Shelter calls for 90,000 social homes to be built

Approximately a third of adults do not have safe or secure homes, according to housing charity Shelter, which has urged the government to build 90,000 good-quality social homes a year.

The calculation, the results of which Shelter is labelling a ‘housing emergency’, is based on criteria including whether the accommodation had enough bedrooms, was mouldy or structurally unsound.

The UK government said it is spending £12 billion over the next five years on affordable housing.

The poll of 13,000 people asked questions about housing experiences and combined the results with government data on homelessness to calculate that 34 per cent of adults in Britain did not have safe or secure homes.

Statements on the poll which determined someone as being affected included not being able to keep the home warm in winter, safety hazards such as faulty wiring, fire risks, or hazards that could cause a fall, significant mould, condensation or damp problems, having to cut spending on household essentials like food or heating to pay the rent/mortgage, and not enough bedrooms in the home, meaning there is a need for unsuitable room-sharing.

Polly Neate, Shelter chief executive, said: "Decades of neglect have left Britain's housing system on its knees. A safe home is everything, yet millions don't have one. Lives are being ruined by benefit cuts, blatant discrimination and the total failure to build social homes."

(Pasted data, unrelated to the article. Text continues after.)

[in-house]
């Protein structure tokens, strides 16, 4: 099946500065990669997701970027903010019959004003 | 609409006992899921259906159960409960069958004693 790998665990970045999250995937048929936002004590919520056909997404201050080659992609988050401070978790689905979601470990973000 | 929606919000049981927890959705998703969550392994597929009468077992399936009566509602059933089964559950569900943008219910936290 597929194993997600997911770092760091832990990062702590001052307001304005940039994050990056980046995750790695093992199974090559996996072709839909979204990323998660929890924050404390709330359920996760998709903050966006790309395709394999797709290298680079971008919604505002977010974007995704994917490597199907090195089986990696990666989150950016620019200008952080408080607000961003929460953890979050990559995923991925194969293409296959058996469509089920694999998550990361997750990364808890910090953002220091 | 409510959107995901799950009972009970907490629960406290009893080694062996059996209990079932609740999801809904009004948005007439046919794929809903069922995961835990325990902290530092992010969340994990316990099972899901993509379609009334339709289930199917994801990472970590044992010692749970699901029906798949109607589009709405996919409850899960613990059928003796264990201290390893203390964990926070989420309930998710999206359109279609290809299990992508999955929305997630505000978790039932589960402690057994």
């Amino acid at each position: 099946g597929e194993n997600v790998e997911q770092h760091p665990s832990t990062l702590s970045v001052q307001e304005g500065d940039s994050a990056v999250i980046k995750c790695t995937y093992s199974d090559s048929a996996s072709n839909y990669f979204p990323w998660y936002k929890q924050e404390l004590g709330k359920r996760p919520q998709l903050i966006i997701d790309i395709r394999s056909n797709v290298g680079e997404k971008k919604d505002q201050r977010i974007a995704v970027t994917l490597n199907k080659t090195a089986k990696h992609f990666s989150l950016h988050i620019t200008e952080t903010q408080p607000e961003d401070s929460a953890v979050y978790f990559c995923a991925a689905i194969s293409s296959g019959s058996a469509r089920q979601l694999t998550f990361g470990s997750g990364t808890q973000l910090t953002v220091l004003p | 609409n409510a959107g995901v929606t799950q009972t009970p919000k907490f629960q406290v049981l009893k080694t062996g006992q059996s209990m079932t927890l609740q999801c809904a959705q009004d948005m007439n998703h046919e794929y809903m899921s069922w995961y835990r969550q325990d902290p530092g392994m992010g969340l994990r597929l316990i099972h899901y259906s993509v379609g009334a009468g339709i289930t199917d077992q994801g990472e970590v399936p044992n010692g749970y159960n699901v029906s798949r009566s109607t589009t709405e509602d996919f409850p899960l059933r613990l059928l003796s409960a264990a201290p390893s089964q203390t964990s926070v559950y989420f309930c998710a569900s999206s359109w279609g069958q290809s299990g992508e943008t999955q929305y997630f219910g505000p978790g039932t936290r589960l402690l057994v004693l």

Lucy Powell, Labour’s Shadow Housing Secretary, said: “This comes as no surprise after a decade of neglect and failure by ministers on housing. The pandemic has shown the deep inequalities in our housing system, with those in insecure, overcrowded homes more at risk of the health and economic impacts of the crisis including many who were previously able to keep up with their housing costs, but through no fault of their own are now in dire straits.

“Instead of an ambitious plan to deal with the housing emergency, ministers are weakening protections for people with Covid-related rent arrears, kicking renters rights and social housing reform into the long grass, and diluting measures to build more affordable homes to rent and buy.”

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